After coming to terms with my body, I was more afraid to admit my lack of experience than I was scared to actually get laid for the first time ever. This was probably part of the reason why I couldn’t fully commit to a relationship until I found the guy I was comfortable enough with to share my secret. I’d hop around from crush to crush, but after a couple months—when things felt like they were moving forward—I’d run for the hills.
So yeah, the admission was scarier than the act for me... but when it comes to checking out toys, that 8-inch, 10-speed toy will always be intimidating, in my book.
4. What do you tell guys you date?
When I was a virgin, I’d tell them as little as possible about anything of substance, to be honest. I was queen of small talk, but the moment things started to get deep, I’d divert. I’d struggled to find and keep friends in junior high and high school, and was often on the sidelines or completely left out of the "cool kid" parties. So why invest when people are going to ghost? Something as intimate as my virginity was definitely not on the table for discussion with basically anyone.
Eventually, I found my core group of friends—the ones who I’d call if my car broke down or my grandpa received a scary medical diagnosis—and realized the more I put into a relationship, the more I get out of it. And that, in turn, led to being more emotionally open and honest.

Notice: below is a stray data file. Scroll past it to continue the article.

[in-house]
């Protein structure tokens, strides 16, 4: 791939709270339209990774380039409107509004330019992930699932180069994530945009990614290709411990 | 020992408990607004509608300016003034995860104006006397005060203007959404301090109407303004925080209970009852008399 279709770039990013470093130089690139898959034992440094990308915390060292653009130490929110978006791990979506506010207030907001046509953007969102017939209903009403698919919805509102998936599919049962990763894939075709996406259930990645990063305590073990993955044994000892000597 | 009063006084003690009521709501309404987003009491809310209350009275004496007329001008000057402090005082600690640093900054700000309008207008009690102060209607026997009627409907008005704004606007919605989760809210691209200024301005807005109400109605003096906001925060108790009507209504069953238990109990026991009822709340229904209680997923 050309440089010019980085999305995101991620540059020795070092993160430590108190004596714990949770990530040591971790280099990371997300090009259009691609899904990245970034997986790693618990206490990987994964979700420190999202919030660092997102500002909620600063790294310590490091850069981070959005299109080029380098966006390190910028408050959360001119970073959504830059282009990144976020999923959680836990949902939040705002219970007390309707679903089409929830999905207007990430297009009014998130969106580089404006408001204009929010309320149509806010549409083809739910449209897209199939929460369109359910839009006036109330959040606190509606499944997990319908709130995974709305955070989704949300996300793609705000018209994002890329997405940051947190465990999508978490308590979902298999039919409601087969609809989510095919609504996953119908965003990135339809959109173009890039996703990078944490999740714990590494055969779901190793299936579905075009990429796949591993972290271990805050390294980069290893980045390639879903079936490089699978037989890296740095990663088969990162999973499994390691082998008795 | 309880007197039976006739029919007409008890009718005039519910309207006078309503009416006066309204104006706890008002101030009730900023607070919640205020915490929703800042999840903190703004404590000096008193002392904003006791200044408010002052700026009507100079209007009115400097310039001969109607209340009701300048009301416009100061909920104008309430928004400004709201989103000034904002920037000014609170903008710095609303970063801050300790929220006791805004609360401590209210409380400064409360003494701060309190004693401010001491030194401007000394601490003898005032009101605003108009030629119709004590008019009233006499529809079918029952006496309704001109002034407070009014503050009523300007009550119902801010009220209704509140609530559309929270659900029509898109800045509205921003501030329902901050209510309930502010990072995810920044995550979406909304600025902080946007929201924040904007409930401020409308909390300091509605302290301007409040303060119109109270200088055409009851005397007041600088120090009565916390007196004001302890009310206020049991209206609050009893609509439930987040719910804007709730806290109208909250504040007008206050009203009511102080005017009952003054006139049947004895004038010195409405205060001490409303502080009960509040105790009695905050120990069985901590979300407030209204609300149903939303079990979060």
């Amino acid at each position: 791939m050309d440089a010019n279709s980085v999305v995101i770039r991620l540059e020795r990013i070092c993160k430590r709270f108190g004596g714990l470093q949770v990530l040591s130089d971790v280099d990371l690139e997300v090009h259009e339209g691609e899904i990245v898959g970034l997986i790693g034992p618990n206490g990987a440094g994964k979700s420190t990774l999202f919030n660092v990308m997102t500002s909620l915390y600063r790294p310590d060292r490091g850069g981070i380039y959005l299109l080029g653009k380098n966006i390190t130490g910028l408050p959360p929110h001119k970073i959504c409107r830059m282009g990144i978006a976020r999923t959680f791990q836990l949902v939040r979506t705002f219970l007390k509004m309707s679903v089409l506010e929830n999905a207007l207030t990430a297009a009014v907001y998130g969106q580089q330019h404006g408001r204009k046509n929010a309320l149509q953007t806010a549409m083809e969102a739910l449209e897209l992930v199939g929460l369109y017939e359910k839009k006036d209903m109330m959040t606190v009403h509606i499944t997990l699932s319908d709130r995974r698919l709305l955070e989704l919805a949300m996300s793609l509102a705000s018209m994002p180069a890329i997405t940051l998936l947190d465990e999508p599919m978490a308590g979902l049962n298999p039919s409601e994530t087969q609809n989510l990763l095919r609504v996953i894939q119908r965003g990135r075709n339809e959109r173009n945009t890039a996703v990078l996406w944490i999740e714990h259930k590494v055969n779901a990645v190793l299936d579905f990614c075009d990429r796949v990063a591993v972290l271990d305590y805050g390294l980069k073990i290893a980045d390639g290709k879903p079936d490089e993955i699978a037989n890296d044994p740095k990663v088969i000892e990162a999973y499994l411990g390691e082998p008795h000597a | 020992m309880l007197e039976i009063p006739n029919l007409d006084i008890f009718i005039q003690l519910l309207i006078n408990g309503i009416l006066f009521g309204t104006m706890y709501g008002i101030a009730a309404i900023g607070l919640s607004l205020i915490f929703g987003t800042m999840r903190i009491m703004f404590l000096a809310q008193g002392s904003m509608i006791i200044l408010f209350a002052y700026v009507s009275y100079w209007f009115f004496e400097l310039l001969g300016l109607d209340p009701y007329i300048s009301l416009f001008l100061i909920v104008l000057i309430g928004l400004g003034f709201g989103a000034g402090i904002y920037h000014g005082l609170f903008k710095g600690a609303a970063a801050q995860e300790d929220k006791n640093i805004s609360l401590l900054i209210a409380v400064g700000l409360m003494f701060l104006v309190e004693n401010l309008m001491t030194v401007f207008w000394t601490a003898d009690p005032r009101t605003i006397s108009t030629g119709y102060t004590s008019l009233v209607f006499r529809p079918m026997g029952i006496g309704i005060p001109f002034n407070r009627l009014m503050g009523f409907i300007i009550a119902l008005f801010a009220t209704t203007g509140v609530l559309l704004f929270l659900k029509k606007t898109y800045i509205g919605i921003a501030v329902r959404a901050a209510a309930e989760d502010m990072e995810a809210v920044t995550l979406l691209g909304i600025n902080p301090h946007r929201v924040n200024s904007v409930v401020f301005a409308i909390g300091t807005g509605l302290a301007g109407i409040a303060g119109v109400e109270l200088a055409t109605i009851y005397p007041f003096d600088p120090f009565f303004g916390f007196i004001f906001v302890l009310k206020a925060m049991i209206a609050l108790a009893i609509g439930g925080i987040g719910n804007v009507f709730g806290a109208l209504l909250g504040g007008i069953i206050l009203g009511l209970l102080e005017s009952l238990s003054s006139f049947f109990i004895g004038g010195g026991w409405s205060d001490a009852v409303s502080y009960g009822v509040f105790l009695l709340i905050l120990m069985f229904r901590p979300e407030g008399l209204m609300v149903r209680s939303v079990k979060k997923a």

5. Have you seen The 40-Year-Old Virgin?
You bet. And I laughed just as hard as you did at the "AHH KELLY CLARKSON!" scene. Not all late bloomers are socially stunted; interestingly, scientists at the University of Texas at Austin have found that those who wait to have their first sexual experience until the "late" era of their life—defined as 19 or older—tend to experience happier adult relationships.
Regardless of what happens on The Bachelor, sex is a very personal decision.
Why? Those who wait may naturally err toward a "secure attachment style," causing us to be fully invested in a relationship before taking the next step. Or we might just be downright pickier regarding partners of all kinds. I think that when a relationship is built on common interests and friendship first, rather than physical attraction, there’s a solid groundwork present that can last a lifetime.
6. Do your parts even work?
They’ve been officially put to the test, and hooray! They do! Turns out, you're not necessarily "broken," wrong, or Steve Carell-levels of awkward if you don't have sex until later in life. Regardless of what your girlfriends tell you—and definitely regardless of what happens on The Bachelor—sex is a very personal decision. I'm glad I waited, because with all of the other baggage I had to work through (hey there, head-to-toe body insecurity!), I don't think I would have been mentally or emotionally ready in my teens. But that's not to say that everyone needs to wait until their late 20s before losing their virginity. You do you.
Karla Walsh is a social media editor and freelance writer based in Des Moines, Iowa. Follow her adventures with fitness, fashion (often of the sparkly variety), food, and more on Instagram @karlaswalsh.